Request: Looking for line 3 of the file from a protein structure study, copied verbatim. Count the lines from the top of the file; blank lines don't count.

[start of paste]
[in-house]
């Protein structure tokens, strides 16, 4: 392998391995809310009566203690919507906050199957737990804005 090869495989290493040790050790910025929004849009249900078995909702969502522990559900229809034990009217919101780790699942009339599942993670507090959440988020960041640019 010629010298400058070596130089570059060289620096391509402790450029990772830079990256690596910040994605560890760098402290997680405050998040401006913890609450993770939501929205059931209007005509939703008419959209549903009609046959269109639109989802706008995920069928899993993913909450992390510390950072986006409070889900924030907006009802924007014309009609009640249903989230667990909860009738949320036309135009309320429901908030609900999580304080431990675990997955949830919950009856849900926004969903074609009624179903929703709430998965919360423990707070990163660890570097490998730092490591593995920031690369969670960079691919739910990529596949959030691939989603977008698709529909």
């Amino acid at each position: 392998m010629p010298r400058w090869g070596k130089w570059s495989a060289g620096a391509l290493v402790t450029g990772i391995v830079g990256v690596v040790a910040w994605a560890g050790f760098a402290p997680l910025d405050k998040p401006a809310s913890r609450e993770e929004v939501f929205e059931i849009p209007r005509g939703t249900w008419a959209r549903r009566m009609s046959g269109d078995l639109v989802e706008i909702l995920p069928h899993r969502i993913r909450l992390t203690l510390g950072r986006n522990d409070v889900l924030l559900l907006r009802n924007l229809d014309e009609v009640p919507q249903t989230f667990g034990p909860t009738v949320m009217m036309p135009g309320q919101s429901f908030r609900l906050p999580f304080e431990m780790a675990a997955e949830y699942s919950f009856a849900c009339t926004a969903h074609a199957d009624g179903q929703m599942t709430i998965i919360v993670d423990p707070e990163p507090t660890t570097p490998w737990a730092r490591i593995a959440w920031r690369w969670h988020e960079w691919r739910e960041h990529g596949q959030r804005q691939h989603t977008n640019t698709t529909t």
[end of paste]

């Amino acid at each position: 392998m010629p010298r400058w090869g070596k130089w570059s495989a060289g620096a391509l290493v402790t450029g990772i391995v830079g990256v690596v040790a910040w994605a560890g050790f760098a402290p997680l910025d405050k998040p401006a809310s913890r609450e993770e929004v939501f929205e059931i849009p209007r005509g939703t249900w008419a959209r549903r009566m009609s046959g269109d078995l639109v989802e706008i909702l995920p069928h899993r969502i993913r909450l992390t203690l510390g950072r986006n522990d409070v889900l924030l559900l907006r009802n924007l229809d014309e009609v009640p919507q249903t989230f667990g034990p909860t009738v949320m009217m036309p135009g309320q919101s429901f908030r609900l906050p999580f304080e431990m780790a675990a997955e949830y699942s919950f009856a849900c009339t926004a969903h074609a199957d009624g179903q929703m599942t709430i998965i919360v993670d423990p707070e990163p507090t660890t570097p490998w737990a730092r490591i593995a959440w920031r690369w969670h988020e960079w691919r739910e960041h990529g596949q959030r804005q691939h989603t977008n640019t698709t529909t």